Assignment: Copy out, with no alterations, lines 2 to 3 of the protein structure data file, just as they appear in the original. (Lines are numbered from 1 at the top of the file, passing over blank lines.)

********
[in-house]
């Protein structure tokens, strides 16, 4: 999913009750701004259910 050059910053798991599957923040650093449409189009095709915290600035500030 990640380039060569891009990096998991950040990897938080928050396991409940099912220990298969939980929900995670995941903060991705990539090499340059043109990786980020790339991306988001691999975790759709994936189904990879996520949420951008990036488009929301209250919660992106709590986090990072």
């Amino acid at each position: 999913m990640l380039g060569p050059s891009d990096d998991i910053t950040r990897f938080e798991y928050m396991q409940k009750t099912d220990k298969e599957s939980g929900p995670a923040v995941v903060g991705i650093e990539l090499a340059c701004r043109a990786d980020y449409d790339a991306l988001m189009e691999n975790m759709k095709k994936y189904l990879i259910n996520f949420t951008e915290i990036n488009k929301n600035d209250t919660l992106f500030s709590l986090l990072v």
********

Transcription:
């Protein structure tokens, strides 16, 4: 999913009750701004259910 050059910053798991599957923040650093449409189009095709915290600035500030 990640380039060569891009990096998991950040990897938080928050396991409940099912220990298969939980929900995670995941903060991705990539090499340059043109990786980020790339991306988001691999975790759709994936189904990879996520949420951008990036488009929301209250919660992106709590986090990072």
């Amino acid at each position: 999913m990640l380039g060569p050059s891009d990096d998991i910053t950040r990897f938080e798991y928050m396991q409940k009750t099912d220990k298969e599957s939980g929900p995670a923040v995941v903060g991705i650093e990539l090499a340059c701004r043109a990786d980020y449409d790339a991306l988001m189009e691999n975790m759709k095709k994936y189904l990879i259910n996520f949420t951008e915290i990036n488009k929301n600035d209250t919660l992106f500030s709590l986090l990072v």